Opening Wednesday, March 10th, from 5:30PM - 6:30PM
Presented in partnership with the University of Chicago Center for Latin American Studies
About the book: Major land reform programs have reallocated property in more than one-third of the world’s countries in the last century and impacted over one billion people. But only rarely have these programs granted beneficiaries complete property rights. Why is this the case, and what are the consequences? This book draws on wide-ranging original data and charts new conceptual terrain to reveal the political origins of the property rights gap. It shows that land reform programs are most often implemented by authoritarian governments who deliberately withhold property rights from beneficiaries. In so doing, governments generate coercive leverage over rural populations and exert social control. This is politically advantageous to ruling governments but it has negative development consequences: it slows economic growth, productivity, and urbanization and it exacerbates inequality. The book also examines the conditions under which subsequent governments close property rights gaps, usually as a result of democratization or foreign pressure.
About the author: Michael Albertus is an associate professor in the Department of Political Science at the University of Chicago. His main research focus is on the political conditions under which governments implement egalitarian reforms. His first book, Autocracy and Redistribution: The Politics of Land Reform, published by Cambridge University Press, examines why and when land reform programs are implemented. It won the 2016 Luebbert Award for best book published in comparative politics in 2014 or 2015. Other research interests include political regime transitions and stability, politics under dictatorship, clientelism, and civil conflict. Albertus’ work has been published in the American Journal of Political Science, World Politics, Journal of Conflict Resolution, Quarterly Journal of Political Science, British Journal of Political Science, Comparative Political Studies, International Studies Quarterly, World Development, and elsewhere.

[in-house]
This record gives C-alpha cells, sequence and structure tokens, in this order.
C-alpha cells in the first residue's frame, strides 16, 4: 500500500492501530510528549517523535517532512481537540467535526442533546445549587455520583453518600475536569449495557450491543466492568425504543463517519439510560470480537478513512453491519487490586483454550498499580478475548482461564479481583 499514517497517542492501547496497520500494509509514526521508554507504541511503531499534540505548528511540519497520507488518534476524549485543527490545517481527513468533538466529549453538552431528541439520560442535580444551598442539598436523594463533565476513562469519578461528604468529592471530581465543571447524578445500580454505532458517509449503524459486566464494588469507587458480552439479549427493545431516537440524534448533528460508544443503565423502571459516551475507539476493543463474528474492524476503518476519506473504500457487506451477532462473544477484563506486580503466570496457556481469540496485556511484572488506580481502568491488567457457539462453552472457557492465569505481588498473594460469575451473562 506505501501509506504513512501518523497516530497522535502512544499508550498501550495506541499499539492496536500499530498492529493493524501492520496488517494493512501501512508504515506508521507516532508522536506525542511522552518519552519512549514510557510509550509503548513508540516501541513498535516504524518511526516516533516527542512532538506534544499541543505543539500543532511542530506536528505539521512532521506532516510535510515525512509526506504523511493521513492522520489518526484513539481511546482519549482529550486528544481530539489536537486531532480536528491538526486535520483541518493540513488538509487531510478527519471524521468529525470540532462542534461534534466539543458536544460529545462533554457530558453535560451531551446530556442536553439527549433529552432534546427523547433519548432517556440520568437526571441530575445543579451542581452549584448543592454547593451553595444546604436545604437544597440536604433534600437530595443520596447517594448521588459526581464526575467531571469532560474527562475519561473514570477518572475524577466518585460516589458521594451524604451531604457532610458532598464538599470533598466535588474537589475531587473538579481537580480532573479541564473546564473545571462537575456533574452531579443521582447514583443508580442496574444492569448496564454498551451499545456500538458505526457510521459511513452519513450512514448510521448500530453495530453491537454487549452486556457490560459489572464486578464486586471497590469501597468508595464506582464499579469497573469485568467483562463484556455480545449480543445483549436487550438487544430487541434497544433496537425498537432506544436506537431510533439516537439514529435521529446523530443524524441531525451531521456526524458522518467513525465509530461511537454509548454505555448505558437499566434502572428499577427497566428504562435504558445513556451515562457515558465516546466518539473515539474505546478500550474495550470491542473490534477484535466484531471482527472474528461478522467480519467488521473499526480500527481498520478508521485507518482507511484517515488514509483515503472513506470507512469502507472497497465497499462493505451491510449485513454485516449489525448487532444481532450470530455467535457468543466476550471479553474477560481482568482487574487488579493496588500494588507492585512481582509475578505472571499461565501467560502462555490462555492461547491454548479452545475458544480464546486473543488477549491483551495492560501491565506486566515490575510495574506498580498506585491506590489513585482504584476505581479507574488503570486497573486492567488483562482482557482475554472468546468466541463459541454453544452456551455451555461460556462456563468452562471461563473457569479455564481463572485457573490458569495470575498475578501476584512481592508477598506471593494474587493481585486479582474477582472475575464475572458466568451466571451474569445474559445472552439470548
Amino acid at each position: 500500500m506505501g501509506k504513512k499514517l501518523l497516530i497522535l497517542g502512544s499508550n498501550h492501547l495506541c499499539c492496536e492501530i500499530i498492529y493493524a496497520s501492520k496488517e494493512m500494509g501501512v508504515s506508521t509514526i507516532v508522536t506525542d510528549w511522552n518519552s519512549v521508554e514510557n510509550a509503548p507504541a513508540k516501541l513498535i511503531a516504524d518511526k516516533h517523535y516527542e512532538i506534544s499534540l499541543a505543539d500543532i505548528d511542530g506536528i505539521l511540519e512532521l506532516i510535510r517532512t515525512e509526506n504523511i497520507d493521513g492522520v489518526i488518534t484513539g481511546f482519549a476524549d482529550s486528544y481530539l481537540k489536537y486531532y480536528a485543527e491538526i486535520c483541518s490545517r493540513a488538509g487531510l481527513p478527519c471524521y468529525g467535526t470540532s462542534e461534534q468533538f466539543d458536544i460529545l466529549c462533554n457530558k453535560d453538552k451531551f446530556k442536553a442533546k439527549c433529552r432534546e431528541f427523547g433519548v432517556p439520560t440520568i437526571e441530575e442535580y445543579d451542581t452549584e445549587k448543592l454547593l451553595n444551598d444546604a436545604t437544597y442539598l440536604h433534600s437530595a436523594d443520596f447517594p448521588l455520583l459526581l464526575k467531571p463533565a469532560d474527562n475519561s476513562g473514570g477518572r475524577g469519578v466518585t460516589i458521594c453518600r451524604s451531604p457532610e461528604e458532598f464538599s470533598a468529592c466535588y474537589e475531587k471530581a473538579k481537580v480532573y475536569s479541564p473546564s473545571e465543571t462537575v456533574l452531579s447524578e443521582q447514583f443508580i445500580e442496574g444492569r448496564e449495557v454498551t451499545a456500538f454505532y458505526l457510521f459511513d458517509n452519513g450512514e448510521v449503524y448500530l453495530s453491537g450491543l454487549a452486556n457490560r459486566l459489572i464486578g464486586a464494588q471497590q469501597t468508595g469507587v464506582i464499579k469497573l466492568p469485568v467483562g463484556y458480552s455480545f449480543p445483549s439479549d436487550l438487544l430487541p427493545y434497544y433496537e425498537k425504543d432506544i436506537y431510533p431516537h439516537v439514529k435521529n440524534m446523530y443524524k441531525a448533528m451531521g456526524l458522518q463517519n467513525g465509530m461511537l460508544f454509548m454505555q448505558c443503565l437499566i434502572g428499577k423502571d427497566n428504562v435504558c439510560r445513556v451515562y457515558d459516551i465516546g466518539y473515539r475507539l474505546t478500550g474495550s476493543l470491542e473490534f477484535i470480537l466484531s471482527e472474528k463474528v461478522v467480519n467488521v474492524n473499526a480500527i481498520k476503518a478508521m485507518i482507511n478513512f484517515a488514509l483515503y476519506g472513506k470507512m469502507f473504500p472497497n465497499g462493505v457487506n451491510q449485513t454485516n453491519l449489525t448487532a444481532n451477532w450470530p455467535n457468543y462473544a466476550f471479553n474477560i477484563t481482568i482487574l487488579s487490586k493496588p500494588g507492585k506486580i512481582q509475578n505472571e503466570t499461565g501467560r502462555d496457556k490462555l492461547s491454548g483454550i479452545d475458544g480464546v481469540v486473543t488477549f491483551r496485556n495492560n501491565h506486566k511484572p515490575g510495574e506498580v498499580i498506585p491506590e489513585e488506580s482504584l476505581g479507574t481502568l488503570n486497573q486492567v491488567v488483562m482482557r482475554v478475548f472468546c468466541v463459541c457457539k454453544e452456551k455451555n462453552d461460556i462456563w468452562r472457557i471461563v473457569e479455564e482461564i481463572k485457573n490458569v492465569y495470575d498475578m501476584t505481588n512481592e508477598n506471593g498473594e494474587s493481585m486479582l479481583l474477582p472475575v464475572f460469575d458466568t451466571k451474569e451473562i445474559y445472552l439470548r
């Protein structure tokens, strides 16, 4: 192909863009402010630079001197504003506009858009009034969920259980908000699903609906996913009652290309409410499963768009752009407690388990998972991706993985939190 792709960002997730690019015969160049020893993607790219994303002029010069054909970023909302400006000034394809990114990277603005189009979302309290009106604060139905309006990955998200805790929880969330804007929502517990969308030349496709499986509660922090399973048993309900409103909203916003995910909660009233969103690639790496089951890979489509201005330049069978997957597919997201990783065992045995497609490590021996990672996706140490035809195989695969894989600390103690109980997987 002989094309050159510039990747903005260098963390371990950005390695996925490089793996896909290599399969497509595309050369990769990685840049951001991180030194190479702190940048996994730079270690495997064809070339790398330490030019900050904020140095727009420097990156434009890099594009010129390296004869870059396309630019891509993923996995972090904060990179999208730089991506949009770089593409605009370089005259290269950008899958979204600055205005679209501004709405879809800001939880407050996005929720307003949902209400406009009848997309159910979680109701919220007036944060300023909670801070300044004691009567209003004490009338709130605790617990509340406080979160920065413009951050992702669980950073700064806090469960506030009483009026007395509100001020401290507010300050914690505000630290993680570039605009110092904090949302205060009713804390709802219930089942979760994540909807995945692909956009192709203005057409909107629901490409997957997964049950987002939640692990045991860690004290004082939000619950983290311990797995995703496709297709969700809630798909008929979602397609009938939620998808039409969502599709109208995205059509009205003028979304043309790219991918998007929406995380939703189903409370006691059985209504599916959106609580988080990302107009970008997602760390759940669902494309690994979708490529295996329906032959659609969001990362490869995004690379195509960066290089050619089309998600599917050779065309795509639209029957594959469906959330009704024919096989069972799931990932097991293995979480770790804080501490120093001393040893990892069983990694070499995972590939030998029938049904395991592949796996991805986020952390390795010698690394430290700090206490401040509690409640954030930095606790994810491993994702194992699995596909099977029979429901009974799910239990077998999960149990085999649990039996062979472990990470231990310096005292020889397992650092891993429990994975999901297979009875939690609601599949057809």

About the interlocutor: Susan Stokes is the Tiffany and Margaret Blake Distinguished Service Professor and Director of the Chicago Center on Democracy. She is a member of the American Academy of Arts and Sciences. Her research interests include democratic theory and how democracy functions in developing societies; distributive politics; and comparative political behavior. Her co-authored book, Brokers, Voters, and Clientelism (Cambridge, 2013) won best-book prizes from the Comparative Politics (Luebbert Prize) and Comparative Democratization sections of APSA. Among her earlier books, Mandates and Democracy: Neoliberalism by Surprise in Latin America (Cambridge, 2001), received prizes from the APSA Comparative Democratization section and from the Society for Comparative Research. Her articles have appeared in journals such as the American Political Science Review, World Politics, and the Latin American Research Review.